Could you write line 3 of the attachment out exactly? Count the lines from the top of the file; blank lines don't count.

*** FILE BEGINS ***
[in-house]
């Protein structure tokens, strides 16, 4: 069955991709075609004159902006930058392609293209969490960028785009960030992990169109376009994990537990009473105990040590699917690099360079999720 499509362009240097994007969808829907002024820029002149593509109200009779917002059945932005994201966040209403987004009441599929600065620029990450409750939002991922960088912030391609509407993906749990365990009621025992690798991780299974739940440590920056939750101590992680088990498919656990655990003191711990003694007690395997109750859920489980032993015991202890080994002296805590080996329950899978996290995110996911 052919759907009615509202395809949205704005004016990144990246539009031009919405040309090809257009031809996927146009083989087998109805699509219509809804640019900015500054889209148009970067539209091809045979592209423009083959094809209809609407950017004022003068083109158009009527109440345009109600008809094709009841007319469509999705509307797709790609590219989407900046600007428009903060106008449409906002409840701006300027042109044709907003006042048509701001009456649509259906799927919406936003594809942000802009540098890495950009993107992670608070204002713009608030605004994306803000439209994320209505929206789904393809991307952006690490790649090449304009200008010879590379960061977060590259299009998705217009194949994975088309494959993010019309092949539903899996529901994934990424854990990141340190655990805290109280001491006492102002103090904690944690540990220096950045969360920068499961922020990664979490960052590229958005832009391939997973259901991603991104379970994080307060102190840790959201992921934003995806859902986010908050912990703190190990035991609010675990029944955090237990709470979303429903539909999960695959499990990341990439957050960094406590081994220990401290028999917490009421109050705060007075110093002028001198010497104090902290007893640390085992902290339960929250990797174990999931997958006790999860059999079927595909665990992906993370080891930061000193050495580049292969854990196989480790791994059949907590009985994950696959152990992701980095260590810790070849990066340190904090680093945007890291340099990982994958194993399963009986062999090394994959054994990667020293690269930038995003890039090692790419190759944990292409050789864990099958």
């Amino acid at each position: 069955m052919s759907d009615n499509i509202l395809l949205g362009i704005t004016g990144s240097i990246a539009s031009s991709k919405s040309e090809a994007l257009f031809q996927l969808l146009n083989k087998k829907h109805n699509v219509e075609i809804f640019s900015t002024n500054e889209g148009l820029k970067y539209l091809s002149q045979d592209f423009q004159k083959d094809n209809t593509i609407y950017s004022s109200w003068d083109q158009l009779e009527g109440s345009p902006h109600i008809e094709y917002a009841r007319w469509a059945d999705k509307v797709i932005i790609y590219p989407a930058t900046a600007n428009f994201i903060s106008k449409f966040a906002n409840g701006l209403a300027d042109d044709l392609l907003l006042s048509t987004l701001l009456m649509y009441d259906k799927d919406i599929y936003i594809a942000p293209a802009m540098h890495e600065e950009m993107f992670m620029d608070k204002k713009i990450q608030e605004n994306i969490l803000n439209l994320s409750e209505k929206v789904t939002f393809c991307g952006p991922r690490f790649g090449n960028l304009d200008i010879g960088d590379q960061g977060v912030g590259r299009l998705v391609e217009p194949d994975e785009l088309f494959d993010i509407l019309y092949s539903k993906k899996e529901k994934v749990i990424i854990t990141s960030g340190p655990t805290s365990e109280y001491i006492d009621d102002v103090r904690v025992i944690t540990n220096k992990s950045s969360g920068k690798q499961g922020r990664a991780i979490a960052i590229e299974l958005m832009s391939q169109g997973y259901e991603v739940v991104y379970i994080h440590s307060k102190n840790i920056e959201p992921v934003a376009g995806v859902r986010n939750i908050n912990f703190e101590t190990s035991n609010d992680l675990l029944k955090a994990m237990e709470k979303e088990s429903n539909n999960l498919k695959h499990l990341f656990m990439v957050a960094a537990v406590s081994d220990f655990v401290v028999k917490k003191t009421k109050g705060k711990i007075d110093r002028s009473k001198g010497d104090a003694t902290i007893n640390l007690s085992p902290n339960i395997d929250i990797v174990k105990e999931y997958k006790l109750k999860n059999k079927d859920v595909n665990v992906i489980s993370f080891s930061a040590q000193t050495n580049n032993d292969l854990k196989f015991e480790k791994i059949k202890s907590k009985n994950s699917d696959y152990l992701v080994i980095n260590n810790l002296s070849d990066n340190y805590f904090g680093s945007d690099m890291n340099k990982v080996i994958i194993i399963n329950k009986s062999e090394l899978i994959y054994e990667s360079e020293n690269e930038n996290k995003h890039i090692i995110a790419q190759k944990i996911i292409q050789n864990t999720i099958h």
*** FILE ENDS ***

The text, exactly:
């Amino acid at each position: 069955m052919s759907d009615n499509i509202l395809l949205g362009i704005t004016g990144s240097i990246a539009s031009s991709k919405s040309e090809a994007l257009f031809q996927l969808l146009n083989k087998k829907h109805n699509v219509e075609i809804f640019s900015t002024n500054e889209g148009l820029k970067y539209l091809s002149q045979d592209f423009q004159k083959d094809n209809t593509i609407y950017s004022s109200w003068d083109q158009l009779e009527g109440s345009p902006h109600i008809e094709y917002a009841r007319w469509a059945d999705k509307v797709i932005i790609y590219p989407a930058t900046a600007n428009f994201i903060s106008k449409f966040a906002n409840g701006l209403a300027d042109d044709l392609l907003l006042s048509t987004l701001l009456m649509y009441d259906k799927d919406i599929y936003i594809a942000p293209a802009m540098h890495e600065e950009m993107f992670m620029d608070k204002k713009i990450q608030e605004n994306i969490l803000n439209l994320s409750e209505k929206v789904t939002f393809c991307g952006p991922r690490f790649g090449n960028l304009d200008i010879g960088d590379q960061g977060v912030g590259r299009l998705v391609e217009p194949d994975e785009l088309f494959d993010i509407l019309y092949s539903k993906k899996e529901k994934v749990i990424i854990t990141s960030g340190p655990t805290s365990e109280y001491i006492d009621d102002v103090r904690v025992i944690t540990n220096k992990s950045s969360g920068k690798q499961g922020r990664a991780i979490a960052i590229e299974l958005m832009s391939q169109g997973y259901e991603v739940v991104y379970i994080h440590s307060k102190n840790i920056e959201p992921v934003a376009g995806v859902r986010n939750i908050n912990f703190e101590t190990s035991n609010d992680l675990l029944k955090a994990m237990e709470k979303e088990s429903n539909n999960l498919k695959h499990l990341f656990m990439v957050a960094a537990v406590s081994d220990f655990v401290v028999k917490k003191t009421k109050g705060k711990i007075d110093r002028s009473k001198g010497d104090a003694t902290i007893n640390l007690s085992p902290n339960i395997d929250i990797v174990k105990e999931y997958k006790l109750k999860n059999k079927d859920v595909n665990v992906i489980s993370f080891s930061a040590q000193t050495n580049n032993d292969l854990k196989f015991e480790k791994i059949k202890s907590k009985n994950s699917d696959y152990l992701v080994i980095n260590n810790l002296s070849d990066n340190y805590f904090g680093s945007d690099m890291n340099k990982v080996i994958i194993i399963n329950k009986s062999e090394l899978i994959y054994e990667s360079e020293n690269e930038n996290k995003h890039i090692i995110a790419q190759k944990i996911i292409q050789n864990t999720i099958h």